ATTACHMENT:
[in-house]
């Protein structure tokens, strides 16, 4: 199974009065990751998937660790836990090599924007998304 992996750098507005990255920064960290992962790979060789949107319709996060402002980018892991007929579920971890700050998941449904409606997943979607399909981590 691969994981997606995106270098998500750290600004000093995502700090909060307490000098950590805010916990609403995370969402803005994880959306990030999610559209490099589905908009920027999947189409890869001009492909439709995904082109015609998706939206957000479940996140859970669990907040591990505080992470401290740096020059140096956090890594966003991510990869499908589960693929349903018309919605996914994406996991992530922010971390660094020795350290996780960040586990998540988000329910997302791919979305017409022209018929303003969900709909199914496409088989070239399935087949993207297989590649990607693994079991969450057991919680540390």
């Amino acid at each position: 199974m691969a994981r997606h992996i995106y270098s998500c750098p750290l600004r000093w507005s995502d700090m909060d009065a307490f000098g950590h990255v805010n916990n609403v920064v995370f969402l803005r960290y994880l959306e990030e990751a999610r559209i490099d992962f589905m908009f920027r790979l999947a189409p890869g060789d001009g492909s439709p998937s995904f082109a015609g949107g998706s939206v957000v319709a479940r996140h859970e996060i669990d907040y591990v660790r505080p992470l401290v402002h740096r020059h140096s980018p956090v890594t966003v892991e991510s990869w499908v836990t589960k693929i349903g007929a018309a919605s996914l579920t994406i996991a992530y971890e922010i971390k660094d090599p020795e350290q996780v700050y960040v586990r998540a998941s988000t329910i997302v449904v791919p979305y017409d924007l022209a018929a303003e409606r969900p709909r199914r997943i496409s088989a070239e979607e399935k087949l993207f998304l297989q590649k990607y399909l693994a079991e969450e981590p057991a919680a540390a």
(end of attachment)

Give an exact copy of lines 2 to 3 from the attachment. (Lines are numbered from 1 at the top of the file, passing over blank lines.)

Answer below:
């Protein structure tokens, strides 16, 4: 199974009065990751998937660790836990090599924007998304 992996750098507005990255920064960290992962790979060789949107319709996060402002980018892991007929579920971890700050998941449904409606997943979607399909981590 691969994981997606995106270098998500750290600004000093995502700090909060307490000098950590805010916990609403995370969402803005994880959306990030999610559209490099589905908009920027999947189409890869001009492909439709995904082109015609998706939206957000479940996140859970669990907040591990505080992470401290740096020059140096956090890594966003991510990869499908589960693929349903018309919605996914994406996991992530922010971390660094020795350290996780960040586990998540988000329910997302791919979305017409022209018929303003969900709909199914496409088989070239399935087949993207297989590649990607693994079991969450057991919680540390």
């Amino acid at each position: 199974m691969a994981r997606h992996i995106y270098s998500c750098p750290l600004r000093w507005s995502d700090m909060d009065a307490f000098g950590h990255v805010n916990n609403v920064v995370f969402l803005r960290y994880l959306e990030e990751a999610r559209i490099d992962f589905m908009f920027r790979l999947a189409p890869g060789d001009g492909s439709p998937s995904f082109a015609g949107g998706s939206v957000v319709a479940r996140h859970e996060i669990d907040y591990v660790r505080p992470l401290v402002h740096r020059h140096s980018p956090v890594t966003v892991e991510s990869w499908v836990t589960k693929i349903g007929a018309a919605s996914l579920t994406i996991a992530y971890e922010i971390k660094d090599p020795e350290q996780v700050y960040v586990r998540a998941s988000t329910i997302v449904v791919p979305y017409d924007l022209a018929a303003e409606r969900p709909r199914r997943i496409s088989a070239e979607e399935k087949l993207f998304l297989q590649k990607y399909l693994a079991e969450e981590p057991a919680a540390a």